New Geo-Tracking Buoys Make a Splash During Live Test Events

While the USCG currently has geo-tracking buoys, the existing systems do not have a secondary locator that is visible at sea level day and night in case of geo-tracking failure. The existing systems are not reusable or rechargeable, so they have to be replaced frequently, representing a significant cost and a potential loss in data. S&T’s SVIP put out a call to industry through the Maritime Object Tracking Technology (MOTT) solicitation for rugged geo-tracking buoys that could be quickly deployed from both air and surface vessels traveling at high speeds. The buoys needed to transmit Automatic Identification System (AIS) and Global Positioning System (GPS) data, which large ships use to share and receive location data while traversing the world’s waterways. Having AIS/GPS capabilities built into the buoy helps ensure USCG crews would be able to quickly pick up signals using their existing communications equipment.

“The ability to link small innovative businesses directly with the government to provide new technologies to fit government needs has a wide range of benefits for all parties. With all of this in mind, MOTT’s goal was to find a start-up company with a new or existing buoy system that could be tailored to the USCG’s needs, resulting in more efficient technology transition and acquisition processes,“ said CDR Rebecca Fosha, deputy of the USCG Research, Development, Test & Evaluation and Innovation Program.

Following the solicitation’s initial launch in March 2020, SVIP awarded funds to two companies: Kenautics, Inc. and Morcom International, Inc. Each business had an existing system they could adapt to the USCG’s requirements: the Kenautics Global Positioning System AIS Navigation and Tracking Buoy and the Morcom Tracking Unit for Navigational Aid. Both companies reached Phase 3 of the SVIP funding lifecycle in 2023, which required functional tests in a real-world setting.

“Startups typically don’t have the human or financial capital to champion large R&D projects,” said Melissa Oh, SVIP managing director. “Using the SVIP phased approach, we are quickly able to assess if a technology will have the ability to respond to the given need and transition the technology to the operators on a timeline that allows smaller businesses to be competitive.”

Go For Test Launch
In August and November 2023, staff from SVIP and the USCG Research, Development, Test & Evaluation and Innovation Program traveled to USCG Base Elizabeth City, North Carolina, to conduct separate test runs for each of the new MOTT buoys. The tests focused on how the buoys operated when dropped from different altitudes and velocities, which involved deploying the systems from an MH-60T helicopter and an HC-130J fixed wing aircraft traveling at various speeds and altitudes. Evaluators were interested in how the rugged designs held up upon impact, given that one version of the buoy has a parachute and the other does not.

It was also important to see whether the buoys successfully continued to function when they impacted the water, while at the same time determining whether the buoy went too deep under the surface of the water. Going too deep underwater could risk the system striking the bottom, where it might potentially get stuck or malfunction once it resurfaced. Participants conducted 10 drops over the course of four days, which provided valuable feedback on improvements that Kenautics and Morcom International can incorporate into the next version of their prototypes.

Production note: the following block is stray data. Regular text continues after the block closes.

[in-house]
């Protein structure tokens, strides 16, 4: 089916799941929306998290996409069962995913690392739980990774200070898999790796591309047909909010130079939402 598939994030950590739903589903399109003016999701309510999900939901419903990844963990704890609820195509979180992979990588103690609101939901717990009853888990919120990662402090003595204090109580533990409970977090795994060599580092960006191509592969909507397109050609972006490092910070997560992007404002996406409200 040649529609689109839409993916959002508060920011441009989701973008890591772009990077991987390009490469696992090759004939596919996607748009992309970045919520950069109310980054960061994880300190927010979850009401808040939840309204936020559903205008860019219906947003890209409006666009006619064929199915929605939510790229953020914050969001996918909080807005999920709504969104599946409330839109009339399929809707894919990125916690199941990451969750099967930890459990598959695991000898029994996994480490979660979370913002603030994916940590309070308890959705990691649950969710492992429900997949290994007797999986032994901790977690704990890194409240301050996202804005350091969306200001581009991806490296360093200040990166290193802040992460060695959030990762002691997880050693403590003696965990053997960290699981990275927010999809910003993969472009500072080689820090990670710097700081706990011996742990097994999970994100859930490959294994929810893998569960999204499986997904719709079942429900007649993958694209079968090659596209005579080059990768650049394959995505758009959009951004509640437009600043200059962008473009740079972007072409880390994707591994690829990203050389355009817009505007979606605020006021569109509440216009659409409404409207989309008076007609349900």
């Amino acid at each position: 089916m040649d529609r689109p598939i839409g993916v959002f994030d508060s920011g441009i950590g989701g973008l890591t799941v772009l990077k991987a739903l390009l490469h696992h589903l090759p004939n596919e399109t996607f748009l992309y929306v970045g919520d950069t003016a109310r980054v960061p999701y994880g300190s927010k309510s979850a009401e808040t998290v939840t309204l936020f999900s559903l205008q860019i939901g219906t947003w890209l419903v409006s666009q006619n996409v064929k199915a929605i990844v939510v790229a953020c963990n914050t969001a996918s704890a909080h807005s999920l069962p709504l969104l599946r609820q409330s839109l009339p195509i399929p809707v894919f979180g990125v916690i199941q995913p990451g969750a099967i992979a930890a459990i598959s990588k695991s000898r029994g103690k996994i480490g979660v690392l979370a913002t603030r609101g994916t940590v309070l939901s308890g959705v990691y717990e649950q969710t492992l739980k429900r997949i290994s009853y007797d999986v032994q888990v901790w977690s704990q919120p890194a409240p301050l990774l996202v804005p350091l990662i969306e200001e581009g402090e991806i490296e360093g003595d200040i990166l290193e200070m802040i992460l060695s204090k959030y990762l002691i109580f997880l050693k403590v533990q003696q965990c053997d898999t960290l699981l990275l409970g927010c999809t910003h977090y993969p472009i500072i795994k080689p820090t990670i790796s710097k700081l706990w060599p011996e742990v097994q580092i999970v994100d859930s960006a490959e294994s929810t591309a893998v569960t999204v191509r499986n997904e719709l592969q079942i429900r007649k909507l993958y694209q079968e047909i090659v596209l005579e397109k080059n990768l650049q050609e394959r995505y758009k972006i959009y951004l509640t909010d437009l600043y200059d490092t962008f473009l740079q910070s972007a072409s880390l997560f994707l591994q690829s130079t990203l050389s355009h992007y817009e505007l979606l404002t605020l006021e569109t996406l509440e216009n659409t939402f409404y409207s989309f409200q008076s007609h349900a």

“It was important to test the buoys in a realistic, operational environment—in this case Base Elizabeth City—to evaluate the structure, functions, and software integrity. Observation from USCG personnel and the companies provided valuable feedback to modify the buoys’ performance to better fit USCG missions,” noted Jason Pharr from the Tactical/Navigation Program Office in the Engineering Support Branch of the USCG Aviation Logistics Center.

In addition to testing the buoys’ ability to withstand water impact, S&T and USCG staff also evaluated their battery life and cybersecurity. Rechargeable batteries are one of the design components that will help make the new buoys more cost effective than current models, so it was important to see how long they could operate in an open ocean environment.

Test sessions were conducted over several flights lasting approximately two hours for each sortie, which gave a realistic scenario of how long it might take USCG crews to return to an incident site once conditions were safe. During operational deployment, the buoys utilized strobe lights, radio beacons and transmitted AIS information approximately every 10 minutes so crews could pick up the signals on both visual and radio frequency scanners. Separate from the drop tests but related to the buoys’ communications capabilities, S&T also conducted Red Team testing with a third party to determine whether there were any cybersecurity issues for either system. The goal was to see whether the buoy signals could be vulnerable to detection or hacking by civilian systems, since this could represent a potential risk.

The Next Wave
Last year’s Phase 3 test sessions provided critical insight into how the MOTT buoys could be improved moving forward. The next rounds of operational evaluations are scheduled to take place later in 2024. The MOTT buoy is one of S&T’s joint projects between S&T and the USCG through SVIP, which also includes a Language Translation device that operates offline in a zero-connectivity environment. These systems could potentially join a growing list of solutions that empower our nation’s homeland security operations while promoting more efficient technology transition-to-market.